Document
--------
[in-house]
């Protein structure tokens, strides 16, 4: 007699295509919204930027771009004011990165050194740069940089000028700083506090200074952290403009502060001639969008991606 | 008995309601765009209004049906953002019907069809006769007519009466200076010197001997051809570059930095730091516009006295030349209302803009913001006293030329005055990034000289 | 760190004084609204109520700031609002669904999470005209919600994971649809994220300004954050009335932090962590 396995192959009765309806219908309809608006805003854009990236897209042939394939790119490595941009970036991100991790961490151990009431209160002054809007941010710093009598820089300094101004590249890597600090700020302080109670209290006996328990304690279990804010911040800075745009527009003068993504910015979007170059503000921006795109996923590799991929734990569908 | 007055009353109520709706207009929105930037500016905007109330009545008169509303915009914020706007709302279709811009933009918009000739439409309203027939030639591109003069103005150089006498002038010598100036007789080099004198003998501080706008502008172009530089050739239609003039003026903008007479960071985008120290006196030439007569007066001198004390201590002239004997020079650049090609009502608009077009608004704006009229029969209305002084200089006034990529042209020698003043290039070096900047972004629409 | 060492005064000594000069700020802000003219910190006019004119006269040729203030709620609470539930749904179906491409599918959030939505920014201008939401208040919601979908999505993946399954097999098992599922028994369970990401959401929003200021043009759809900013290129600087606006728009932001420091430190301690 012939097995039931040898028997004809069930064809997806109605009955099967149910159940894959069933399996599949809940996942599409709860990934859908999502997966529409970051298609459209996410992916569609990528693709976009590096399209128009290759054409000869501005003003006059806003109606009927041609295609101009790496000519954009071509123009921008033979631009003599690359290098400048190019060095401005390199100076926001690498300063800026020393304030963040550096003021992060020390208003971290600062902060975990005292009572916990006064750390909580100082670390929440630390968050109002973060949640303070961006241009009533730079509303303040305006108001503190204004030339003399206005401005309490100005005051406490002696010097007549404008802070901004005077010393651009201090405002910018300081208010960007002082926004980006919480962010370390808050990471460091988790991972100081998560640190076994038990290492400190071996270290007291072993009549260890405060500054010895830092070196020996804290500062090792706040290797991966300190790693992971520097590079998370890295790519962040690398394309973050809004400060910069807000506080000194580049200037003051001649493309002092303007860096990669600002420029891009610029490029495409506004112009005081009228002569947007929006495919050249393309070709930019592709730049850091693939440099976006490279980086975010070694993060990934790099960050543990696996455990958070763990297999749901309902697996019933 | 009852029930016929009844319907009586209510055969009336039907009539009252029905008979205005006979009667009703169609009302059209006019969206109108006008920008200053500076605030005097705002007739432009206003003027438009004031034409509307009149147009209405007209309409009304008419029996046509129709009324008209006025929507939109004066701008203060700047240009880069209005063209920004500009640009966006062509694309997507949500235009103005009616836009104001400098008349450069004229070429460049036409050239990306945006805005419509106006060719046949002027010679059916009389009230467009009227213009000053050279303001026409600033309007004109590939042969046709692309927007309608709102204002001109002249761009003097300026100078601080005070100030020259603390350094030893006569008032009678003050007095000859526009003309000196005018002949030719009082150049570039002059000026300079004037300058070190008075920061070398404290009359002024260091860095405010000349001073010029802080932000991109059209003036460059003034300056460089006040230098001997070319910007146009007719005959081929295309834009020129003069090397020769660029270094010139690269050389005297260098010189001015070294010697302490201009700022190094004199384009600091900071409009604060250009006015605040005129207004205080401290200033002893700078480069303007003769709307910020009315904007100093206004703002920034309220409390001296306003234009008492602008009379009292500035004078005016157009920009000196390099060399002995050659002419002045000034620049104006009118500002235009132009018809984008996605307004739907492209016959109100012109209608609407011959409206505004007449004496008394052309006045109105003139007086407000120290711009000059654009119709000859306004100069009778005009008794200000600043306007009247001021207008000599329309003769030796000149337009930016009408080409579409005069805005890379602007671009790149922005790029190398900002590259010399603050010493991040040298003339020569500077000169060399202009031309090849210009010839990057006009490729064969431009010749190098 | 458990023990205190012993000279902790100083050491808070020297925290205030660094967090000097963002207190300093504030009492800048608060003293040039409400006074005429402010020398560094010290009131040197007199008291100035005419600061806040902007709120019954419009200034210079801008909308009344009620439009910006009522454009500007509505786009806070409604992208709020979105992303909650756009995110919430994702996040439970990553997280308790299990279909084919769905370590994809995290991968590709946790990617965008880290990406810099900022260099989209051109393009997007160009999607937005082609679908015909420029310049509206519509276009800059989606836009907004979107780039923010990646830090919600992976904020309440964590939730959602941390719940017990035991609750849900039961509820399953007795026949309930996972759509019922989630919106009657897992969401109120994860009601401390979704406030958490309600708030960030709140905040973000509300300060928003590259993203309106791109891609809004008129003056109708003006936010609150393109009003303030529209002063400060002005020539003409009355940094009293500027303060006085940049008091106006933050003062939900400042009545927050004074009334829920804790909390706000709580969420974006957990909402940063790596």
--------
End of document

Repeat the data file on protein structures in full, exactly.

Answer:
[in-house]
């Protein structure tokens, strides 16, 4: 007699295509919204930027771009004011990165050194740069940089000028700083506090200074952290403009502060001639969008991606 | 008995309601765009209004049906953002019907069809006769007519009466200076010197001997051809570059930095730091516009006295030349209302803009913001006293030329005055990034000289 | 760190004084609204109520700031609002669904999470005209919600994971649809994220300004954050009335932090962590 396995192959009765309806219908309809608006805003854009990236897209042939394939790119490595941009970036991100991790961490151990009431209160002054809007941010710093009598820089300094101004590249890597600090700020302080109670209290006996328990304690279990804010911040800075745009527009003068993504910015979007170059503000921006795109996923590799991929734990569908 | 007055009353109520709706207009929105930037500016905007109330009545008169509303915009914020706007709302279709811009933009918009000739439409309203027939030639591109003069103005150089006498002038010598100036007789080099004198003998501080706008502008172009530089050739239609003039003026903008007479960071985008120290006196030439007569007066001198004390201590002239004997020079650049090609009502608009077009608004704006009229029969209305002084200089006034990529042209020698003043290039070096900047972004629409 | 060492005064000594000069700020802000003219910190006019004119006269040729203030709620609470539930749904179906491409599918959030939505920014201008939401208040919601979908999505993946399954097999098992599922028994369970990401959401929003200021043009759809900013290129600087606006728009932001420091430190301690 012939097995039931040898028997004809069930064809997806109605009955099967149910159940894959069933399996599949809940996942599409709860990934859908999502997966529409970051298609459209996410992916569609990528693709976009590096399209128009290759054409000869501005003003006059806003109606009927041609295609101009790496000519954009071509123009921008033979631009003599690359290098400048190019060095401005390199100076926001690498300063800026020393304030963040550096003021992060020390208003971290600062902060975990005292009572916990006064750390909580100082670390929440630390968050109002973060949640303070961006241009009533730079509303303040305006108001503190204004030339003399206005401005309490100005005051406490002696010097007549404008802070901004005077010393651009201090405002910018300081208010960007002082926004980006919480962010370390808050990471460091988790991972100081998560640190076994038990290492400190071996270290007291072993009549260890405060500054010895830092070196020996804290500062090792706040290797991966300190790693992971520097590079998370890295790519962040690398394309973050809004400060910069807000506080000194580049200037003051001649493309002092303007860096990669600002420029891009610029490029495409506004112009005081009228002569947007929006495919050249393309070709930019592709730049850091693939440099976006490279980086975010070694993060990934790099960050543990696996455990958070763990297999749901309902697996019933 | 009852029930016929009844319907009586209510055969009336039907009539009252029905008979205005006979009667009703169609009302059209006019969206109108006008920008200053500076605030005097705002007739432009206003003027438009004031034409509307009149147009209405007209309409009304008419029996046509129709009324008209006025929507939109004066701008203060700047240009880069209005063209920004500009640009966006062509694309997507949500235009103005009616836009104001400098008349450069004229070429460049036409050239990306945006805005419509106006060719046949002027010679059916009389009230467009009227213009000053050279303001026409600033309007004109590939042969046709692309927007309608709102204002001109002249761009003097300026100078601080005070100030020259603390350094030893006569008032009678003050007095000859526009003309000196005018002949030719009082150049570039002059000026300079004037300058070190008075920061070398404290009359002024260091860095405010000349001073010029802080932000991109059209003036460059003034300056460089006040230098001997070319910007146009007719005959081929295309834009020129003069090397020769660029270094010139690269050389005297260098010189001015070294010697302490201009700022190094004199384009600091900071409009604060250009006015605040005129207004205080401290200033002893700078480069303007003769709307910020009315904007100093206004703002920034309220409390001296306003234009008492602008009379009292500035004078005016157009920009000196390099060399002995050659002419002045000034620049104006009118500002235009132009018809984008996605307004739907492209016959109100012109209608609407011959409206505004007449004496008394052309006045109105003139007086407000120290711009000059654009119709000859306004100069009778005009008794200000600043306007009247001021207008000599329309003769030796000149337009930016009408080409579409005069805005890379602007671009790149922005790029190398900002590259010399603050010493991040040298003339020569500077000169060399202009031309090849210009010839990057006009490729064969431009010749190098 | 458990023990205190012993000279902790100083050491808070020297925290205030660094967090000097963002207190300093504030009492800048608060003293040039409400006074005429402010020398560094010290009131040197007199008291100035005419600061806040902007709120019954419009200034210079801008909308009344009620439009910006009522454009500007509505786009806070409604992208709020979105992303909650756009995110919430994702996040439970990553997280308790299990279909084919769905370590994809995290991968590709946790990617965008880290990406810099900022260099989209051109393009997007160009999607937005082609679908015909420029310049509206519509276009800059989606836009907004979107780039923010990646830090919600992976904020309440964590939730959602941390719940017990035991609750849900039961509820399953007795026949309930996972759509019922989630919106009657897992969401109120994860009601401390979704406030958490309600708030960030709140905040973000509300300060928003590259993203309106791109891609809004008129003056109708003006936010609150393109009003303030529209002063400060002005020539003409009355940094009293500027303060006085940049008091106006933050003062939900400042009545927050004074009334829920804790909390706000709580969420974006957990909402940063790596």